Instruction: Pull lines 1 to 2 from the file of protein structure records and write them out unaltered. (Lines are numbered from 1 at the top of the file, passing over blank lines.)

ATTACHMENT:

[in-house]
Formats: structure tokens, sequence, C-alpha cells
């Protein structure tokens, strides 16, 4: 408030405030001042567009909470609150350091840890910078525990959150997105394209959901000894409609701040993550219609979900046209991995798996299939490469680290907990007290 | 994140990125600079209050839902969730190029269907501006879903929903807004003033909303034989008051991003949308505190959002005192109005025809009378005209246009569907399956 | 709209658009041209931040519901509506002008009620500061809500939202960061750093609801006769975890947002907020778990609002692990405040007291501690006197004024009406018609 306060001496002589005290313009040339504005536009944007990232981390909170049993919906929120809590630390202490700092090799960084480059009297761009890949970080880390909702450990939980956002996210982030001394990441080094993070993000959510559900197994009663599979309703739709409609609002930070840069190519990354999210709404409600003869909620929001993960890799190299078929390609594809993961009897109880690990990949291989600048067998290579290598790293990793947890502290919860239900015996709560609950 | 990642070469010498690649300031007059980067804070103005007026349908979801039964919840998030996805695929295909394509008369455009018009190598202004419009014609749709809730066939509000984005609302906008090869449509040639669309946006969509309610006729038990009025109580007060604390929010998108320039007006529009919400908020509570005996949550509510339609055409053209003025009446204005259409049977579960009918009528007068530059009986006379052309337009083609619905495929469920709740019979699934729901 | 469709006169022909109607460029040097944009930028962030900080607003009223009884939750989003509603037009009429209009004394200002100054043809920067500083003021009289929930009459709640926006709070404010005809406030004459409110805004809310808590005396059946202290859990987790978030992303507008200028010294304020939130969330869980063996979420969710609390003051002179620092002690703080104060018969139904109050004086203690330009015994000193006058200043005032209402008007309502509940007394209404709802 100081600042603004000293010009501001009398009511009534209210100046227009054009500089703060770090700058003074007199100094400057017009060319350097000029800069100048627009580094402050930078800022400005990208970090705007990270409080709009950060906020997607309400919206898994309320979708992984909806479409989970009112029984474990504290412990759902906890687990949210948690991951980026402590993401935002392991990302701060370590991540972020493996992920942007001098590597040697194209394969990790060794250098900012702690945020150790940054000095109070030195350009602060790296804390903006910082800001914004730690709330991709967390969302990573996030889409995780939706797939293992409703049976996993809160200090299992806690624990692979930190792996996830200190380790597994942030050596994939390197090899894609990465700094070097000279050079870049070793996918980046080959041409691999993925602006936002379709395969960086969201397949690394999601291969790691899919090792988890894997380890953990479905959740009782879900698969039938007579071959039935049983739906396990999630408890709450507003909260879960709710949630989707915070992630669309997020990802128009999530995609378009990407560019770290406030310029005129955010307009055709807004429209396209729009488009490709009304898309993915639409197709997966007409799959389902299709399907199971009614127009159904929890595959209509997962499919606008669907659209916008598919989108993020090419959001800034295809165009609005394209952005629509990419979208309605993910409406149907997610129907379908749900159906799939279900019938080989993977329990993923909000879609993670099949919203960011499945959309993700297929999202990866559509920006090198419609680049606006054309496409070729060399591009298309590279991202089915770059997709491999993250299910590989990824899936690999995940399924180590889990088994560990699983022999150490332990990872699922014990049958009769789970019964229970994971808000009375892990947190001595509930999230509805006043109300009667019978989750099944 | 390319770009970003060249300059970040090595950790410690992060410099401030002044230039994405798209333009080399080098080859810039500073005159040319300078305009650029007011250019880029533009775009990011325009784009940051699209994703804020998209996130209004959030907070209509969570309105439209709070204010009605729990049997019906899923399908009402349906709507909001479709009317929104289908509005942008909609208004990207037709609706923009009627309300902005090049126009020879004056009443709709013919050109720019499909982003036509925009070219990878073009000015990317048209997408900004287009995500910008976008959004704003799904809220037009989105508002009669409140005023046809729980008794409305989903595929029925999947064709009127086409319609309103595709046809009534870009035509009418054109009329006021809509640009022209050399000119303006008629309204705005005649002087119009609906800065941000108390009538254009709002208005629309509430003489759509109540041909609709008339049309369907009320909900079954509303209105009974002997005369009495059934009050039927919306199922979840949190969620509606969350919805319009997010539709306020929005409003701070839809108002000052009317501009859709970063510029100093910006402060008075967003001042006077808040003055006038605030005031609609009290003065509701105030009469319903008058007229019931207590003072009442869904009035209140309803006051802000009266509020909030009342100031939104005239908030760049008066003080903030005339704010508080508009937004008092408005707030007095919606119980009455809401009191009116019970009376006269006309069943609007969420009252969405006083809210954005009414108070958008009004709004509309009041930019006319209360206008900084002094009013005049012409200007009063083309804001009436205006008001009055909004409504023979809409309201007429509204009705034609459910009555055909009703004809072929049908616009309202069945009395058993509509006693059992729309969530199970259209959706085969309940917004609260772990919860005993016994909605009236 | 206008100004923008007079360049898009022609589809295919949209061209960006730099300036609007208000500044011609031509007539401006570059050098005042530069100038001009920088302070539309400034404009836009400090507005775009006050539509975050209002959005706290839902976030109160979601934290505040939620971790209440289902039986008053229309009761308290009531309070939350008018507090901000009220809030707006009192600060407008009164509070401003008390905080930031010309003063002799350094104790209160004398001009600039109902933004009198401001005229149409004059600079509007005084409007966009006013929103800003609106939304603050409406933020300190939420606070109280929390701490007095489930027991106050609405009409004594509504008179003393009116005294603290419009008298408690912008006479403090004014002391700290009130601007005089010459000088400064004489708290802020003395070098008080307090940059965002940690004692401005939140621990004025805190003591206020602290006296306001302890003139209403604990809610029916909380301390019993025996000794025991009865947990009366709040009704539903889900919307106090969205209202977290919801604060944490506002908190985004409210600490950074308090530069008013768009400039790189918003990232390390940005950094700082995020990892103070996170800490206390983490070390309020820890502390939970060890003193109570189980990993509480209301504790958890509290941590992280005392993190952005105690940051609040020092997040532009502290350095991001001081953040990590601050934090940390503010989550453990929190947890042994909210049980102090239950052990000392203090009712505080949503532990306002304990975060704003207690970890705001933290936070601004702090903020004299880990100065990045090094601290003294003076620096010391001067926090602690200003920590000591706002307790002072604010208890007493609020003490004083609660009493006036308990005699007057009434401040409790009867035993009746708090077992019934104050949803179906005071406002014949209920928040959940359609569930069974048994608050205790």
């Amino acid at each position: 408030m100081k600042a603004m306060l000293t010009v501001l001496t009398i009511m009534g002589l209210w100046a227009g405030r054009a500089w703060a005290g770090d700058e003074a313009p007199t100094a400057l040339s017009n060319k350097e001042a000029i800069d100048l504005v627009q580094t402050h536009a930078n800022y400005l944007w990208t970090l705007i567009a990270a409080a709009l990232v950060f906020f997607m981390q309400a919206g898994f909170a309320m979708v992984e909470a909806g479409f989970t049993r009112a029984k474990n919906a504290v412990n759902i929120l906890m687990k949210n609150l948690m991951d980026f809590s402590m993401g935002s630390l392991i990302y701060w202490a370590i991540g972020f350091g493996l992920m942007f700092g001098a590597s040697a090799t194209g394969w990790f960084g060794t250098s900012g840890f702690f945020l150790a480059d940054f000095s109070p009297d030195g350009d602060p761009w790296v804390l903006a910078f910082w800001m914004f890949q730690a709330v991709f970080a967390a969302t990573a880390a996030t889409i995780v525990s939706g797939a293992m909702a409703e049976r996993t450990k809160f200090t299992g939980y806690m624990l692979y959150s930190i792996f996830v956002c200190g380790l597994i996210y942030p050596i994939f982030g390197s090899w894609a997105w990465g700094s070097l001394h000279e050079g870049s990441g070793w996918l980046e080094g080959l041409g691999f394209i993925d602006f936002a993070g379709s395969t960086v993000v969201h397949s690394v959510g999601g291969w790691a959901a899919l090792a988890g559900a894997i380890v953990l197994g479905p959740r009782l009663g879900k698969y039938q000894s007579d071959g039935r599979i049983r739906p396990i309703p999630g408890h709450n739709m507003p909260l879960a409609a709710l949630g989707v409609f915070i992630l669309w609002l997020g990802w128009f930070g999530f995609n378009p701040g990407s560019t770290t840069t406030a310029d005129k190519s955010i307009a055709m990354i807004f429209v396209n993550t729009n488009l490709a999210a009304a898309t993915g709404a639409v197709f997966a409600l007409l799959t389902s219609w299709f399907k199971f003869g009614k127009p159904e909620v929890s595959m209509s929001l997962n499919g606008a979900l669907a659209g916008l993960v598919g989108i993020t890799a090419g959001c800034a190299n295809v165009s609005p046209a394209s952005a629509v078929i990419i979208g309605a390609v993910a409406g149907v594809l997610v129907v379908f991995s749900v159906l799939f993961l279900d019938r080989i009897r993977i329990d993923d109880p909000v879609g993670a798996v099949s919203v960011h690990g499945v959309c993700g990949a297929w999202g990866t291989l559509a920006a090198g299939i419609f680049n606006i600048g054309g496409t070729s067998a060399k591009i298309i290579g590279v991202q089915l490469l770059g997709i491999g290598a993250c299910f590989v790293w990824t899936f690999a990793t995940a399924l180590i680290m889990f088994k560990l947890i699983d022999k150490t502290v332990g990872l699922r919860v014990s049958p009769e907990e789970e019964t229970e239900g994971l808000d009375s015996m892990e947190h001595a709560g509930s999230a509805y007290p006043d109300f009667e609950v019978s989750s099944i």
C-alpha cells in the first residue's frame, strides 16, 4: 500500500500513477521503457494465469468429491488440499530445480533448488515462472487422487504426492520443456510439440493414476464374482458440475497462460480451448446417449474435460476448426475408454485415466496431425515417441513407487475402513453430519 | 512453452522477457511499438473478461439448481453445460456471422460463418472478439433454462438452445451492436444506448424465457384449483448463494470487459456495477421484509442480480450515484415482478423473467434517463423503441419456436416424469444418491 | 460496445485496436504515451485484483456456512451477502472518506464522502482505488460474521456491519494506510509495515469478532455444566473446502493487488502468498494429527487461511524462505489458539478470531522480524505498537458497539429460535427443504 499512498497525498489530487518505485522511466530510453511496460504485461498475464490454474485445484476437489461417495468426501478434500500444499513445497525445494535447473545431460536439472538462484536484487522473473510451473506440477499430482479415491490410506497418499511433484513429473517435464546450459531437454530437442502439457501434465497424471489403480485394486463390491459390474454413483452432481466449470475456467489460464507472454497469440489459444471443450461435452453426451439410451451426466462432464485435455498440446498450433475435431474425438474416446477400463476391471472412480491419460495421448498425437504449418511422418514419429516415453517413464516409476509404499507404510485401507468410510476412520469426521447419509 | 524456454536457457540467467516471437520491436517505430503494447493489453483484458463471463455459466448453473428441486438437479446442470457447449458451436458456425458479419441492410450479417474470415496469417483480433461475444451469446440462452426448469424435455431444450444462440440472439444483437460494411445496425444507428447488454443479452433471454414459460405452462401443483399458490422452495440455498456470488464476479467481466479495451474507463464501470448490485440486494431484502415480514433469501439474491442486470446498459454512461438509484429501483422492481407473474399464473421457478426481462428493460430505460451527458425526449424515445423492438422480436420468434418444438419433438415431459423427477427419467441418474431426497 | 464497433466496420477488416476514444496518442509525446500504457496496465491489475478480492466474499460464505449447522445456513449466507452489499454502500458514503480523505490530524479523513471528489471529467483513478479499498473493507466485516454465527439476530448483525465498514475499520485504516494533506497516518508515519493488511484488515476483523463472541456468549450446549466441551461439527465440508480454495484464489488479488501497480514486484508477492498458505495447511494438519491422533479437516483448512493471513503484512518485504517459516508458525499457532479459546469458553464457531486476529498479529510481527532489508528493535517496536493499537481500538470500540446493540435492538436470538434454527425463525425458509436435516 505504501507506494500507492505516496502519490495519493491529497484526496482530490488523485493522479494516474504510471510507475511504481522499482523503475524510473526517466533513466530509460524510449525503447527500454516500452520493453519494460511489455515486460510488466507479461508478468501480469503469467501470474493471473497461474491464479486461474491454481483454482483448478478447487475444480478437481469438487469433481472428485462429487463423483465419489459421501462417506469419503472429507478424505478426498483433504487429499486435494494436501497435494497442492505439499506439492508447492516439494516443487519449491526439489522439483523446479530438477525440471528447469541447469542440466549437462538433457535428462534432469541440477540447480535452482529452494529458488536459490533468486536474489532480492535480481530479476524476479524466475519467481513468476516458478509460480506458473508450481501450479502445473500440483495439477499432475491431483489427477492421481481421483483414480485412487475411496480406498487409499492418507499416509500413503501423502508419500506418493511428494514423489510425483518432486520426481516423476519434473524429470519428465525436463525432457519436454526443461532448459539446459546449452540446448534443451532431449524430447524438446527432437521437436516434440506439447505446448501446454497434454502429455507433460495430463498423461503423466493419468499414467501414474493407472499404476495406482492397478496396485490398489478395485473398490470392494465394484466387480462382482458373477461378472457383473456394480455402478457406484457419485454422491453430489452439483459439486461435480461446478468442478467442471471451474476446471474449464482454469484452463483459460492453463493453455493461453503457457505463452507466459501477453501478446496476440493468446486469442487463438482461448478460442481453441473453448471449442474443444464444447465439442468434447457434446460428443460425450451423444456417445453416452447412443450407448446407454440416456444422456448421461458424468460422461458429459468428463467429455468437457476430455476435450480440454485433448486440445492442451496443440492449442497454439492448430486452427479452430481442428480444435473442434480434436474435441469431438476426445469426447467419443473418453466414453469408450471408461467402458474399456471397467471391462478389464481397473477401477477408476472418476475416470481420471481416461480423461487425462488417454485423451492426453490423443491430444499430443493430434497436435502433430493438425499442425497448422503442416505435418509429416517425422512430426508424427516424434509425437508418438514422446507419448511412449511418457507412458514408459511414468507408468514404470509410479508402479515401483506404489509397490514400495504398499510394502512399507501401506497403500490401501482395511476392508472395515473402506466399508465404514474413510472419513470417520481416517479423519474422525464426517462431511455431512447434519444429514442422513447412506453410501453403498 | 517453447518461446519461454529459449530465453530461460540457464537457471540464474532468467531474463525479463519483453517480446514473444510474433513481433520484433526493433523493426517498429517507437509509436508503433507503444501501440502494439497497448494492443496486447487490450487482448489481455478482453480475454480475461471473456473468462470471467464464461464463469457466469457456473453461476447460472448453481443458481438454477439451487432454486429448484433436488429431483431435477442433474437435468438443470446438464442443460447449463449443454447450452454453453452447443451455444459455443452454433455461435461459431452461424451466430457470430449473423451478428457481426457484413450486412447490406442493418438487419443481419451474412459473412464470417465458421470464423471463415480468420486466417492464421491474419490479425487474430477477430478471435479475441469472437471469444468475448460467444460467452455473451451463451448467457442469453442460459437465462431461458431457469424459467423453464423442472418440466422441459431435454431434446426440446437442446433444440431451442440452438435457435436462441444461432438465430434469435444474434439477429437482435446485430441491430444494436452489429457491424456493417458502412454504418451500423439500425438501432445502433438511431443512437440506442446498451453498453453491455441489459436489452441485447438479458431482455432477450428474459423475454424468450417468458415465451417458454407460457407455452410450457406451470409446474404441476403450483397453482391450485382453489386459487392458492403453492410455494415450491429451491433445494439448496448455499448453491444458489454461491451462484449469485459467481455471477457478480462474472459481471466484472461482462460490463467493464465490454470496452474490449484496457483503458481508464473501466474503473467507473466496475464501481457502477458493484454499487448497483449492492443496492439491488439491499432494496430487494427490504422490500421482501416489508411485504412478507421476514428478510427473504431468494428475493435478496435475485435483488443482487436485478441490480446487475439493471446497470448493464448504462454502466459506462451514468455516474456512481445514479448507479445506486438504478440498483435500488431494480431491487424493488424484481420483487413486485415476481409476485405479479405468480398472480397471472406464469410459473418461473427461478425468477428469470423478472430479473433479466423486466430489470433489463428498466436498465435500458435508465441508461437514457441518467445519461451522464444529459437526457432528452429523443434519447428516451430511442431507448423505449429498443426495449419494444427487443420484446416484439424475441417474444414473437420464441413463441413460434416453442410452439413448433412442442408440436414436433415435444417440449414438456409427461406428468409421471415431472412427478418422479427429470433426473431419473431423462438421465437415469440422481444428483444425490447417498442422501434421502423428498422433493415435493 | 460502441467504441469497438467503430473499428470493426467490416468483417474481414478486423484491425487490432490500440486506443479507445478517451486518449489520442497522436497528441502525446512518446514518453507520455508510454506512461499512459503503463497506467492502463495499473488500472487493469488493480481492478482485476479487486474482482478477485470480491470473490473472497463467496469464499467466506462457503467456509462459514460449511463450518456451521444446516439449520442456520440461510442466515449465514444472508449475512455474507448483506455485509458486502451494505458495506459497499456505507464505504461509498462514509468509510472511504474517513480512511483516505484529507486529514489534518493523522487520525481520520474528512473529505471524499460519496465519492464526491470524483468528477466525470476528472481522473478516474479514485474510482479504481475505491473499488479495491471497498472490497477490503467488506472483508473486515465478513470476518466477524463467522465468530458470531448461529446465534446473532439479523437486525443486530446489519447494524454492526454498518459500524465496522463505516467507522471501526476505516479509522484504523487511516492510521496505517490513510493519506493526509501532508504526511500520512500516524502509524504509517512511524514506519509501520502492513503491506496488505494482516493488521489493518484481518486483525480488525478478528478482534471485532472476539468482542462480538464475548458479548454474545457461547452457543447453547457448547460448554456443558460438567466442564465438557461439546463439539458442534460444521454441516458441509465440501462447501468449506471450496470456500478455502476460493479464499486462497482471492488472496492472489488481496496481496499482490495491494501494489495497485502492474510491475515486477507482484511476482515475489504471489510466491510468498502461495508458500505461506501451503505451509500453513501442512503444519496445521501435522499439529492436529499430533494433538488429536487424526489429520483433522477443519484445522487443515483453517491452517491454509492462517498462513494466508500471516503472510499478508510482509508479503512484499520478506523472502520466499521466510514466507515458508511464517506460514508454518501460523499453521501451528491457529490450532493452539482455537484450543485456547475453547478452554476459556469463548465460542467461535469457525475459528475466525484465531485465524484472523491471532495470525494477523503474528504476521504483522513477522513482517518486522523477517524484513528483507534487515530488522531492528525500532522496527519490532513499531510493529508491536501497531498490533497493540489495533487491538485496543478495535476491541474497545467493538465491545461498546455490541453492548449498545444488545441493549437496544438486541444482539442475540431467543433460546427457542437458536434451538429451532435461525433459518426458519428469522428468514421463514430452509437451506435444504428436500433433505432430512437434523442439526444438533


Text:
[in-house]
Formats: structure tokens, sequence, C-alpha cells